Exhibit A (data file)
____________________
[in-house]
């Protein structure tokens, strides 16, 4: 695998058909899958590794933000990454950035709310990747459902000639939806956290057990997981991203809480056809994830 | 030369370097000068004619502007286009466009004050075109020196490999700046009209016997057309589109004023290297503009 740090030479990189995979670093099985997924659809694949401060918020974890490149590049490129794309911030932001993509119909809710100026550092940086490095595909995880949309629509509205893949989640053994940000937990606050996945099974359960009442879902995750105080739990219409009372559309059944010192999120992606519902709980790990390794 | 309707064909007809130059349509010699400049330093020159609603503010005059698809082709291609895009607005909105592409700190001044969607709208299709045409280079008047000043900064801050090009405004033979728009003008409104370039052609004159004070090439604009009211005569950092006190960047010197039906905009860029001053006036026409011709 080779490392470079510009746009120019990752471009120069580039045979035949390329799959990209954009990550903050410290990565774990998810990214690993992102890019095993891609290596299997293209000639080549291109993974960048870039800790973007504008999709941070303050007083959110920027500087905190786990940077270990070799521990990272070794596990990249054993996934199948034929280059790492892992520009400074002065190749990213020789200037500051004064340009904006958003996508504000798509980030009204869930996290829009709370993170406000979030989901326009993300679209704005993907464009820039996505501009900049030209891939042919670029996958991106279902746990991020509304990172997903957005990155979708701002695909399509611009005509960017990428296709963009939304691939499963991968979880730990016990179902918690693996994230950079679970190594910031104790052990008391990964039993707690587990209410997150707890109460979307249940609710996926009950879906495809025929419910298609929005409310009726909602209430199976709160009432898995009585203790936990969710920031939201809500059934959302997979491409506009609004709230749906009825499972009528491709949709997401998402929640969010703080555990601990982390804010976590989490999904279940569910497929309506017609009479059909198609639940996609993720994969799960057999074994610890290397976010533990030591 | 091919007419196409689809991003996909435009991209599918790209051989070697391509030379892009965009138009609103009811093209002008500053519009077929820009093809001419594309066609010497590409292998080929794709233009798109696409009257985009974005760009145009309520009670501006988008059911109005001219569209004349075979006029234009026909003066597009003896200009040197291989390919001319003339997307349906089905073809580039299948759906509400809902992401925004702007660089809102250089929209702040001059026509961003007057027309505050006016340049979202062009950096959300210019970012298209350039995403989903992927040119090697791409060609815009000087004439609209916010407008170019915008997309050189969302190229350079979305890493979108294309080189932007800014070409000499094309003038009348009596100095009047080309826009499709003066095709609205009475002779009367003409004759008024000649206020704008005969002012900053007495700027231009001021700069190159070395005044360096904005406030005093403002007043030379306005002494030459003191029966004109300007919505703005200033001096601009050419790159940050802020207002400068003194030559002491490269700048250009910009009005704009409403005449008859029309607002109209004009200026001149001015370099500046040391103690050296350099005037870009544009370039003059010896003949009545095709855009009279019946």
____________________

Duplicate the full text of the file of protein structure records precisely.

[in-house]
């Protein structure tokens, strides 16, 4: 695998058909899958590794933000990454950035709310990747459902000639939806956290057990997981991203809480056809994830 | 030369370097000068004619502007286009466009004050075109020196490999700046009209016997057309589109004023290297503009 740090030479990189995979670093099985997924659809694949401060918020974890490149590049490129794309911030932001993509119909809710100026550092940086490095595909995880949309629509509205893949989640053994940000937990606050996945099974359960009442879902995750105080739990219409009372559309059944010192999120992606519902709980790990390794 | 309707064909007809130059349509010699400049330093020159609603503010005059698809082709291609895009607005909105592409700190001044969607709208299709045409280079008047000043900064801050090009405004033979728009003008409104370039052609004159004070090439604009009211005569950092006190960047010197039906905009860029001053006036026409011709 080779490392470079510009746009120019990752471009120069580039045979035949390329799959990209954009990550903050410290990565774990998810990214690993992102890019095993891609290596299997293209000639080549291109993974960048870039800790973007504008999709941070303050007083959110920027500087905190786990940077270990070799521990990272070794596990990249054993996934199948034929280059790492892992520009400074002065190749990213020789200037500051004064340009904006958003996508504000798509980030009204869930996290829009709370993170406000979030989901326009993300679209704005993907464009820039996505501009900049030209891939042919670029996958991106279902746990991020509304990172997903957005990155979708701002695909399509611009005509960017990428296709963009939304691939499963991968979880730990016990179902918690693996994230950079679970190594910031104790052990008391990964039993707690587990209410997150707890109460979307249940609710996926009950879906495809025929419910298609929005409310009726909602209430199976709160009432898995009585203790936990969710920031939201809500059934959302997979491409506009609004709230749906009825499972009528491709949709997401998402929640969010703080555990601990982390804010976590989490999904279940569910497929309506017609009479059909198609639940996609993720994969799960057999074994610890290397976010533990030591 | 091919007419196409689809991003996909435009991209599918790209051989070697391509030379892009965009138009609103009811093209002008500053519009077929820009093809001419594309066609010497590409292998080929794709233009798109696409009257985009974005760009145009309520009670501006988008059911109005001219569209004349075979006029234009026909003066597009003896200009040197291989390919001319003339997307349906089905073809580039299948759906509400809902992401925004702007660089809102250089929209702040001059026509961003007057027309505050006016340049979202062009950096959300210019970012298209350039995403989903992927040119090697791409060609815009000087004439609209916010407008170019915008997309050189969302190229350079979305890493979108294309080189932007800014070409000499094309003038009348009596100095009047080309826009499709003066095709609205009475002779009367003409004759008024000649206020704008005969002012900053007495700027231009001021700069190159070395005044360096904005406030005093403002007043030379306005002494030459003191029966004109300007919505703005200033001096601009050419790159940050802020207002400068003194030559002491490269700048250009910009009005704009409403005449008859029309607002109209004009200026001149001015370099500046040391103690050296350099005037870009544009370039003059010896003949009545095709855009009279019946």